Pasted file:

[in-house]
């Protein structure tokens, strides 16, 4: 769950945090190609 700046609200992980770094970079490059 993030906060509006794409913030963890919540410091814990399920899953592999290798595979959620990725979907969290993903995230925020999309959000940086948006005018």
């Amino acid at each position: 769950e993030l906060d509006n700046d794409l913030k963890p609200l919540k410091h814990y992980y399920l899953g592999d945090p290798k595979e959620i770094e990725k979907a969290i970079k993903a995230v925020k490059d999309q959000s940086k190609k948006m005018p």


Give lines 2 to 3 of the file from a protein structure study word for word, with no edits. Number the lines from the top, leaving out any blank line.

């Protein structure tokens, strides 16, 4: 769950945090190609 700046609200992980770094970079490059 993030906060509006794409913030963890919540410091814990399920899953592999290798595979959620990725979907969290993903995230925020999309959000940086948006005018």
């Amino acid at each position: 769950e993030l906060d509006n700046d794409l913030k963890p609200l919540k410091h814990y992980y399920l899953g592999d945090p290798k595979e959620i770094e990725k979907a969290i970079k993903a995230v925020k490059d999309q959000s940086k190609k948006m005018p």